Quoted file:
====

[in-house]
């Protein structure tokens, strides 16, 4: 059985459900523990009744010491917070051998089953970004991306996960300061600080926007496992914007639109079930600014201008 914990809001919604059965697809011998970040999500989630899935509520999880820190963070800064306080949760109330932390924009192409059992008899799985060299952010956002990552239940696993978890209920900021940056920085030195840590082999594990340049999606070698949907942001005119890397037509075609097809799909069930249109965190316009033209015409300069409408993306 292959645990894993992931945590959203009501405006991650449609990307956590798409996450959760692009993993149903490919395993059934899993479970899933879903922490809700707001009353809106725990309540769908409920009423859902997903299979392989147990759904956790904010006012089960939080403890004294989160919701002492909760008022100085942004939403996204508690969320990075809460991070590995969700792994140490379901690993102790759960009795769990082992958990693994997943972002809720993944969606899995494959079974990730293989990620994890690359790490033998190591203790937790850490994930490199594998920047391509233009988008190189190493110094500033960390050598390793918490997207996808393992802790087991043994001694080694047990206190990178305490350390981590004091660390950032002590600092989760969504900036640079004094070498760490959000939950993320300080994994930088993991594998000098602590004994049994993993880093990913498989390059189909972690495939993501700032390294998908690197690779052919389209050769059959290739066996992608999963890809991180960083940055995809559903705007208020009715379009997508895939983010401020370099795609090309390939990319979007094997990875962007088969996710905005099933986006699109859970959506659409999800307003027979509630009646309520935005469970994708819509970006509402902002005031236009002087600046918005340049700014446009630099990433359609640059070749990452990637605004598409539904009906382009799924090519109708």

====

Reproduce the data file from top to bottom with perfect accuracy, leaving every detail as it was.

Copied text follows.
[in-house]
């Protein structure tokens, strides 16, 4: 059985459900523990009744010491917070051998089953970004991306996960300061600080926007496992914007639109079930600014201008 914990809001919604059965697809011998970040999500989630899935509520999880820190963070800064306080949760109330932390924009192409059992008899799985060299952010956002990552239940696993978890209920900021940056920085030195840590082999594990340049999606070698949907942001005119890397037509075609097809799909069930249109965190316009033209015409300069409408993306 292959645990894993992931945590959203009501405006991650449609990307956590798409996450959760692009993993149903490919395993059934899993479970899933879903922490809700707001009353809106725990309540769908409920009423859902997903299979392989147990759904956790904010006012089960939080403890004294989160919701002492909760008022100085942004939403996204508690969320990075809460991070590995969700792994140490379901690993102790759960009795769990082992958990693994997943972002809720993944969606899995494959079974990730293989990620994890690359790490033998190591203790937790850490994930490199594998920047391509233009988008190189190493110094500033960390050598390793918490997207996808393992802790087991043994001694080694047990206190990178305490350390981590004091660390950032002590600092989760969504900036640079004094070498760490959000939950993320300080994994930088993991594998000098602590004994049994993993880093990913498989390059189909972690495939993501700032390294998908690197690779052919389209050769059959290739066996992608999963890809991180960083940055995809559903705007208020009715379009997508895939983010401020370099795609090309390939990319979007094997990875962007088969996710905005099933986006699109859970959506659409999800307003027979509630009646309520935005469970994708819509970006509402902002005031236009002087600046918005340049700014446009630099990433359609640059070749990452990637605004598409539904009906382009799924090519109708």